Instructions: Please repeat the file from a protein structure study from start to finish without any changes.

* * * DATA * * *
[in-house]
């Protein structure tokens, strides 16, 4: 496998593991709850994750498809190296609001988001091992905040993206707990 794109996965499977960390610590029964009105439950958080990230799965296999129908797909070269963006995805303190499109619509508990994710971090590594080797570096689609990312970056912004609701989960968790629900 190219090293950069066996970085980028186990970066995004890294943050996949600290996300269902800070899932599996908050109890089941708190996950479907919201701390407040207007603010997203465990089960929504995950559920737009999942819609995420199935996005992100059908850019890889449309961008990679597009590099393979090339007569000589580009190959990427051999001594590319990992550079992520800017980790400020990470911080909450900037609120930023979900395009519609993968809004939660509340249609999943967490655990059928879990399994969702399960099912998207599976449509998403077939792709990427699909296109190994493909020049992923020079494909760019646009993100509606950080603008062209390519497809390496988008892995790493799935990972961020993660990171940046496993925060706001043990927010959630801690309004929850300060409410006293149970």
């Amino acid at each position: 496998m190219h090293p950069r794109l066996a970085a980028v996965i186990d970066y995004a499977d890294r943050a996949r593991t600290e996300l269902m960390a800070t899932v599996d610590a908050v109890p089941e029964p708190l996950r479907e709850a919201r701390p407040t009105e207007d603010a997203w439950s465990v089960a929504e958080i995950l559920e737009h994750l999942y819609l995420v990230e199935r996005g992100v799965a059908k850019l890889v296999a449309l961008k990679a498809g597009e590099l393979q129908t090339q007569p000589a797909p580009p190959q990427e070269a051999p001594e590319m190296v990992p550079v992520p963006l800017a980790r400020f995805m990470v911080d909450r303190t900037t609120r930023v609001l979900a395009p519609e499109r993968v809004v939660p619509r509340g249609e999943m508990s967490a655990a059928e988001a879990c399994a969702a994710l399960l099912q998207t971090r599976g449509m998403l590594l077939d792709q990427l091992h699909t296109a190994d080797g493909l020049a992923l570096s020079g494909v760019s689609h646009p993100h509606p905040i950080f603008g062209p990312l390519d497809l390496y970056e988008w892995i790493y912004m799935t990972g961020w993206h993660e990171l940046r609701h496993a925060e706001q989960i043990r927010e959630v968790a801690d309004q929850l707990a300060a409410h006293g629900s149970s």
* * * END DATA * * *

[in-house]
């Protein structure tokens, strides 16, 4: 496998593991709850994750498809190296609001988001091992905040993206707990 794109996965499977960390610590029964009105439950958080990230799965296999129908797909070269963006995805303190499109619509508990994710971090590594080797570096689609990312970056912004609701989960968790629900 190219090293950069066996970085980028186990970066995004890294943050996949600290996300269902800070899932599996908050109890089941708190996950479907919201701390407040207007603010997203465990089960929504995950559920737009999942819609995420199935996005992100059908850019890889449309961008990679597009590099393979090339007569000589580009190959990427051999001594590319990992550079992520800017980790400020990470911080909450900037609120930023979900395009519609993968809004939660509340249609999943967490655990059928879990399994969702399960099912998207599976449509998403077939792709990427699909296109190994493909020049992923020079494909760019646009993100509606950080603008062209390519497809390496988008892995790493799935990972961020993660990171940046496993925060706001043990927010959630801690309004929850300060409410006293149970």
């Amino acid at each position: 496998m190219h090293p950069r794109l066996a970085a980028v996965i186990d970066y995004a499977d890294r943050a996949r593991t600290e996300l269902m960390a800070t899932v599996d610590a908050v109890p089941e029964p708190l996950r479907e709850a919201r701390p407040t009105e207007d603010a997203w439950s465990v089960a929504e958080i995950l559920e737009h994750l999942y819609l995420v990230e199935r996005g992100v799965a059908k850019l890889v296999a449309l961008k990679a498809g597009e590099l393979q129908t090339q007569p000589a797909p580009p190959q990427e070269a051999p001594e590319m190296v990992p550079v992520p963006l800017a980790r400020f995805m990470v911080d909450r303190t900037t609120r930023v609001l979900a395009p519609e499109r993968v809004v939660p619509r509340g249609e999943m508990s967490a655990a059928e988001a879990c399994a969702a994710l399960l099912q998207t971090r599976g449509m998403l590594l077939d792709q990427l091992h699909t296109a190994d080797g493909l020049a992923l570096s020079g494909v760019s689609h646009p993100h509606p905040i950080f603008g062209p990312l390519d497809l390496y970056e988008w892995i790493y912004m799935t990972g961020w993206h993660e990171l940046r609701h496993a925060e706001q989960i043990r927010e959630v968790a801690d309004q929850l707990a300060a409410h006293g629900s149970s």